PIERRE — While making his security rounds on the third floor of the Capitol Building, Brent Saucerman, a state trooper assigned to Capitol Protective Services, peeked into a vent near the floor in the south end of the House of Representatives.
What he found was a glimpse into history.
Saucerman took off the vent cover, scraped away the plaster and found a beer bottle.
An old beer bottle.
“I was just making two sweeps through the Capitol, making sure no one left anything behind,” Saucerman said.
Someone did leave something behind. More than 100 years ago.
The bottle is a Blatz beer bottle dated June 30, 1906.
Saucerman took his find to Jim Fry, director of the Legislative Research Council, who brought the bottle to Mike Mueller, special projects coordinator for the State Bureau of Administration, who then brought the bottle to Jay Vogt, director of the South Dakota State Historical Society.
“I knew it was an old bottle that might be significant and should be saved,” Saucerman said, “It’s something that belongs to the state and the people of South Dakota.”
Vogt said the South Dakota Historical Society is working on getting ownership of the bottle. It might be added to society’s
“This find is amazing that we found the bottle at the time of the Centennial of the Capitol building,” Vogt said.
“It is really neat to find something that has been preserved in the Capitol for over 100 years, especially to find the bottle around the time of the Capitol Centennial,” Saucerman said.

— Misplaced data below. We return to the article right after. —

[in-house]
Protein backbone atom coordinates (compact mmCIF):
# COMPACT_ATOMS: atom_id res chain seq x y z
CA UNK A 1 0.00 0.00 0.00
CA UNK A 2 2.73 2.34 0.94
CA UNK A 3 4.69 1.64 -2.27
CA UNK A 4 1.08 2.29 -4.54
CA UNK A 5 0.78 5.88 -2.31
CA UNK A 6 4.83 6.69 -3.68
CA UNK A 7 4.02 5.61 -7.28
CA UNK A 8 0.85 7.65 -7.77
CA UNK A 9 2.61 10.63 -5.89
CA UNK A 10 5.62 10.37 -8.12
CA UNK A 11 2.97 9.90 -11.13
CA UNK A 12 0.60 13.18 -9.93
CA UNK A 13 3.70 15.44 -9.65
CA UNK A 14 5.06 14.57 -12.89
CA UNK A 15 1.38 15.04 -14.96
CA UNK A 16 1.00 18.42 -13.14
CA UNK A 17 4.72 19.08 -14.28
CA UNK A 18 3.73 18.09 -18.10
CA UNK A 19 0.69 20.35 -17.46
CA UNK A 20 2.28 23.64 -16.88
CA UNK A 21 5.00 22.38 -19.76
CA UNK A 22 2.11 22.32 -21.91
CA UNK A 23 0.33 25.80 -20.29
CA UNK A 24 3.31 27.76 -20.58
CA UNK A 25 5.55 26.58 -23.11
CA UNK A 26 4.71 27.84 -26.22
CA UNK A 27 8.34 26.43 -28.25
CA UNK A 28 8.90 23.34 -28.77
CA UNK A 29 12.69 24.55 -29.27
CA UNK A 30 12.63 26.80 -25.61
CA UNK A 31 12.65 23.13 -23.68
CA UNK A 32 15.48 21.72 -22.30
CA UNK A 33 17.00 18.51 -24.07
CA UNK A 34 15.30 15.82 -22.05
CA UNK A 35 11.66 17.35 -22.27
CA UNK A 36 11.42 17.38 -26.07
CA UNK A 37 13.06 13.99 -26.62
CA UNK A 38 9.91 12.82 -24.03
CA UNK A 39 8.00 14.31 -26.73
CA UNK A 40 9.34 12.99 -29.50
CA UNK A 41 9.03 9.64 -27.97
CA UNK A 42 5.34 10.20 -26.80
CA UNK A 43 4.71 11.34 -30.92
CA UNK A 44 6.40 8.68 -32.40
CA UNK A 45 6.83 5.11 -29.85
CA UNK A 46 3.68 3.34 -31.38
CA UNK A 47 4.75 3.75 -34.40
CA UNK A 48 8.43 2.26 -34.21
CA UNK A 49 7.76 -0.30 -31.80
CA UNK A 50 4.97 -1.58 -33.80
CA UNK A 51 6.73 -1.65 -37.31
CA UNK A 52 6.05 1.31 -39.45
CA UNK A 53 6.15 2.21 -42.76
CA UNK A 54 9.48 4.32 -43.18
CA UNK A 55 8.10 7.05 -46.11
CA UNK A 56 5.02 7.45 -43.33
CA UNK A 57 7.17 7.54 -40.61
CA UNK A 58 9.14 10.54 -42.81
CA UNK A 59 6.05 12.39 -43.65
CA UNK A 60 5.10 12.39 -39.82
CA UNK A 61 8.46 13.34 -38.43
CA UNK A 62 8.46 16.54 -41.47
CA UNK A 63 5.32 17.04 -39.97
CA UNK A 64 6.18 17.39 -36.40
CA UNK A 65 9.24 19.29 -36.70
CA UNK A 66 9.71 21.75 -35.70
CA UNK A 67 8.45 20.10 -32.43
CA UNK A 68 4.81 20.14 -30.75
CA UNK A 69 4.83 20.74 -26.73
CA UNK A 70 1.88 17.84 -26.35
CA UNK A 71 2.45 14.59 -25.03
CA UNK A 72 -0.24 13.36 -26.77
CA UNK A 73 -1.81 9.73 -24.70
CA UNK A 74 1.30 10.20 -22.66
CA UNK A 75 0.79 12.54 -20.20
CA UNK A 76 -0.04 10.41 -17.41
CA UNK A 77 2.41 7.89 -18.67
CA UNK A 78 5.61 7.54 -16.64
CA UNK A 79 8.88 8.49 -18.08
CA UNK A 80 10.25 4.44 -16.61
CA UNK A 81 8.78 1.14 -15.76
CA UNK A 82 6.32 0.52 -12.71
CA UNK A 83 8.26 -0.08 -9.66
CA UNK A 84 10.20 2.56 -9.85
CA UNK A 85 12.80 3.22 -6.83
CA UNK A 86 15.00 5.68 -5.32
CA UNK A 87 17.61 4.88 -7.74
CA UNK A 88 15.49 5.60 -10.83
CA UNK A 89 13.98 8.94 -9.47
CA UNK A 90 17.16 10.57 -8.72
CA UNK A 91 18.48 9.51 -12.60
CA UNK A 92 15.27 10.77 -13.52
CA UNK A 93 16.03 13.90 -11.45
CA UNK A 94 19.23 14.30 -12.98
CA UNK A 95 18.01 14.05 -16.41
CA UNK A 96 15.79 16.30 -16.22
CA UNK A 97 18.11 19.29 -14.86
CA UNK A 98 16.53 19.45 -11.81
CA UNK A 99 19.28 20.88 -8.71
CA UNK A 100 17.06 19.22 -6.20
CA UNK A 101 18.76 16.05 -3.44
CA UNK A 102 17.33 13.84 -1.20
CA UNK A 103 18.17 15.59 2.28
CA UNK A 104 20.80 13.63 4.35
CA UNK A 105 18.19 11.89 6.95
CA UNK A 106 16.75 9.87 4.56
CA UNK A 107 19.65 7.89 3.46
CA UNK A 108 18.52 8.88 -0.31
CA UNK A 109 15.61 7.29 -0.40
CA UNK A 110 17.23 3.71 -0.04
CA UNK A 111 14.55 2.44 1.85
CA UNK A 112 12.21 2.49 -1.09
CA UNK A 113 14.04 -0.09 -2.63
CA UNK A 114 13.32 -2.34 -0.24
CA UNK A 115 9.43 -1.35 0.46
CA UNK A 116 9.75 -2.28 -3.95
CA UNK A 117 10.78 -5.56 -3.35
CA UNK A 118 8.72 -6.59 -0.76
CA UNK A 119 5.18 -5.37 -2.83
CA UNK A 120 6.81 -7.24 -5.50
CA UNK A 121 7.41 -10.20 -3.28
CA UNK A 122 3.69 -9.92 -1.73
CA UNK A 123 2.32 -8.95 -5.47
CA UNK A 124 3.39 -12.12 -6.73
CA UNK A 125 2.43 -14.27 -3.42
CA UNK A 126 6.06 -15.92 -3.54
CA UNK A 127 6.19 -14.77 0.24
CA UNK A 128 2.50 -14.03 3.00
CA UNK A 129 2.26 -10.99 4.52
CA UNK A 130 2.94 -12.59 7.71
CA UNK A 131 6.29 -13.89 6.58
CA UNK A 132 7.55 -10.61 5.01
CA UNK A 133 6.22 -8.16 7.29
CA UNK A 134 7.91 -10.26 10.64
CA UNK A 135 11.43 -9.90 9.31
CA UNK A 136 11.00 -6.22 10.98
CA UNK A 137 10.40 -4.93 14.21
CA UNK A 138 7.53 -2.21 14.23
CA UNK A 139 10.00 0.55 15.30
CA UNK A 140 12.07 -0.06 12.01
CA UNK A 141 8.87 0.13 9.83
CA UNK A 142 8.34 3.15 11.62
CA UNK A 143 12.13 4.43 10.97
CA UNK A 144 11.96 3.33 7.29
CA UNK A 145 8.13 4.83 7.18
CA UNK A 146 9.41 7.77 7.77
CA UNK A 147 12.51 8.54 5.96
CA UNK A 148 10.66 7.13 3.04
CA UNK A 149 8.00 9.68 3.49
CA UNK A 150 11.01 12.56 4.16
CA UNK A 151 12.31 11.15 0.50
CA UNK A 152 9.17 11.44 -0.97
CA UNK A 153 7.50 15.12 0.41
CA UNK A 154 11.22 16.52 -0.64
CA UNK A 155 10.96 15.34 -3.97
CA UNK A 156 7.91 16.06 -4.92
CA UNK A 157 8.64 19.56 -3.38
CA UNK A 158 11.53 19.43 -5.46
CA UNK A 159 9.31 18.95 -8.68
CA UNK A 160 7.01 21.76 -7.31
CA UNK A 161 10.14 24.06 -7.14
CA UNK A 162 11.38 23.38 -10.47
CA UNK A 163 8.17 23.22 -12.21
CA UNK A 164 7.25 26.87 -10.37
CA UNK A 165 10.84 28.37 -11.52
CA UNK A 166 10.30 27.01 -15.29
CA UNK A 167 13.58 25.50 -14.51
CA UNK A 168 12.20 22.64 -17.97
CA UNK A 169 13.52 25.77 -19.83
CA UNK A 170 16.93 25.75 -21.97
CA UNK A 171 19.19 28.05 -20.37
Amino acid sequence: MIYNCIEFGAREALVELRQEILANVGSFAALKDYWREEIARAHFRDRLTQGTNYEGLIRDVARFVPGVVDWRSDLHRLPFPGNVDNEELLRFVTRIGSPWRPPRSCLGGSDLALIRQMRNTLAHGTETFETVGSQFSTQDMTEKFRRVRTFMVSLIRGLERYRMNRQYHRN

Although Vogt doesn’t exactly know the true reason why the bottle was left, he suspects the bottle was left by a worker.
“It may have been common practice to have beer while working to cool off and may have been one acceptable way in cooling off since there wasn’t air conditioning,” Vogt said, “It also could have been that the worker wasn’t supposed to be drinking on the job and left it in a spot to hide it and the bottle got left for an unexpected time capsule.”
The bottle, Vogt said, is a typical Blatz beer bottle with the label and is completely intact.
“It was caught in some plaster in the building and still has plaster on it,” Vogt said.
Vogt said he would like to exhibit the bottle, but needs to find a place for it.
“It is interesting to stumble onto something like this, especially when you think that people have gone through all the nooks and crannies,” Saucerman said.